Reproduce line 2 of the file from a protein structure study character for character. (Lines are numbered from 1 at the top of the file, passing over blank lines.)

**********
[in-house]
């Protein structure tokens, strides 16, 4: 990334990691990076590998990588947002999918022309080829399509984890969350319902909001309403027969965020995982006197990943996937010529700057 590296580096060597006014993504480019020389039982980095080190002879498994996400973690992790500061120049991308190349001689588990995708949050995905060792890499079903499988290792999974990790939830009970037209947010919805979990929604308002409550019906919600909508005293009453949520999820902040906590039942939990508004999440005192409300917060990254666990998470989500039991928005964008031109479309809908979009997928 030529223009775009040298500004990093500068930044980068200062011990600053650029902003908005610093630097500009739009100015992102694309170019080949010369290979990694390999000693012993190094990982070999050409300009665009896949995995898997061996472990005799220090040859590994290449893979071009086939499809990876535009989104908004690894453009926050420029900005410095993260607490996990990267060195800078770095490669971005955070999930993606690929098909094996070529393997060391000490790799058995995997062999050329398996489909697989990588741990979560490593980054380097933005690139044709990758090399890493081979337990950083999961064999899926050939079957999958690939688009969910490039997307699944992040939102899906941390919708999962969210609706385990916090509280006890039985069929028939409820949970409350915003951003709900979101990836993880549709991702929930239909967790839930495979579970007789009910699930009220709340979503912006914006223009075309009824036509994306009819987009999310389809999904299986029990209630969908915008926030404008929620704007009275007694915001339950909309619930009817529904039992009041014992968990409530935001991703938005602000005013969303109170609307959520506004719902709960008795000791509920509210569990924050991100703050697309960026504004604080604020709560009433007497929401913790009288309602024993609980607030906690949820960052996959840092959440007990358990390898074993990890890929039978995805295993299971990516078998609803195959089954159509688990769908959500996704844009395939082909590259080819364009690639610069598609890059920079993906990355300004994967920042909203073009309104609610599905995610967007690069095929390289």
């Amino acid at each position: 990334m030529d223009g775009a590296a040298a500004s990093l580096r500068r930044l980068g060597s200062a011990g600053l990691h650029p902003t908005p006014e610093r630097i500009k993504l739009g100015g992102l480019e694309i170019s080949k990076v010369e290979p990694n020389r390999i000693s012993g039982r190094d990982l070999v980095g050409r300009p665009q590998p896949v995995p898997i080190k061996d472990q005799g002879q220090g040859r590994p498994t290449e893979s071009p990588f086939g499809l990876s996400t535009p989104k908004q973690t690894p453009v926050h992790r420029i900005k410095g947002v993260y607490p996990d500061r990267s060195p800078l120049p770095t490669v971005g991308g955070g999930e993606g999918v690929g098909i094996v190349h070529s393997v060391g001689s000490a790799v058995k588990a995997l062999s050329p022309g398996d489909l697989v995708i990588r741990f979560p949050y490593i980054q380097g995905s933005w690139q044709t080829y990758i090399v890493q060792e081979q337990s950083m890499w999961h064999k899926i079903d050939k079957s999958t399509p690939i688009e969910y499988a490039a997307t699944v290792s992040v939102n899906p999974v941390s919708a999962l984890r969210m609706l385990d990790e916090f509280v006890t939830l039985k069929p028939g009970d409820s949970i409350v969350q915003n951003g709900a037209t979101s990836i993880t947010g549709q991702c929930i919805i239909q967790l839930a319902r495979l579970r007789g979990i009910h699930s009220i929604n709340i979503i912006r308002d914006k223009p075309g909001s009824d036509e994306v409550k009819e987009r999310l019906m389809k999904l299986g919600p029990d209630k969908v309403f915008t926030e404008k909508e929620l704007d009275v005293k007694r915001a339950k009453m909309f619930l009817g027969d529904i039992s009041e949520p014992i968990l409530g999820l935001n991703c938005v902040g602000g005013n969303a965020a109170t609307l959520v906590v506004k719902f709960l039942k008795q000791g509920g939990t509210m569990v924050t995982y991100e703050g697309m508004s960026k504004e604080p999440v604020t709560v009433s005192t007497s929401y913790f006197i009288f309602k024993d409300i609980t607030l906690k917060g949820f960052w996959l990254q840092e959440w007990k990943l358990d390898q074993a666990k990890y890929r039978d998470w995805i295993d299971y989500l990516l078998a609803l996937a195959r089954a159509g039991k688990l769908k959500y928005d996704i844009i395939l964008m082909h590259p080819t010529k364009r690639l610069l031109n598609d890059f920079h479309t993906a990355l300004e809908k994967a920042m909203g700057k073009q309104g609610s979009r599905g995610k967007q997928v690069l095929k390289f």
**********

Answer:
């Protein structure tokens, strides 16, 4: 990334990691990076590998990588947002999918022309080829399509984890969350319902909001309403027969965020995982006197990943996937010529700057 590296580096060597006014993504480019020389039982980095080190002879498994996400973690992790500061120049991308190349001689588990995708949050995905060792890499079903499988290792999974990790939830009970037209947010919805979990929604308002409550019906919600909508005293009453949520999820902040906590039942939990508004999440005192409300917060990254666990998470989500039991928005964008031109479309809908979009997928 030529223009775009040298500004990093500068930044980068200062011990600053650029902003908005610093630097500009739009100015992102694309170019080949010369290979990694390999000693012993190094990982070999050409300009665009896949995995898997061996472990005799220090040859590994290449893979071009086939499809990876535009989104908004690894453009926050420029900005410095993260607490996990990267060195800078770095490669971005955070999930993606690929098909094996070529393997060391000490790799058995995997062999050329398996489909697989990588741990979560490593980054380097933005690139044709990758090399890493081979337990950083999961064999899926050939079957999958690939688009969910490039997307699944992040939102899906941390919708999962969210609706385990916090509280006890039985069929028939409820949970409350915003951003709900979101990836993880549709991702929930239909967790839930495979579970007789009910699930009220709340979503912006914006223009075309009824036509994306009819987009999310389809999904299986029990209630969908915008926030404008929620704007009275007694915001339950909309619930009817529904039992009041014992968990409530935001991703938005602000005013969303109170609307959520506004719902709960008795000791509920509210569990924050991100703050697309960026504004604080604020709560009433007497929401913790009288309602024993609980607030906690949820960052996959840092959440007990358990390898074993990890890929039978995805295993299971990516078998609803195959089954159509688990769908959500996704844009395939082909590259080819364009690639610069598609890059920079993906990355300004994967920042909203073009309104609610599905995610967007690069095929390289």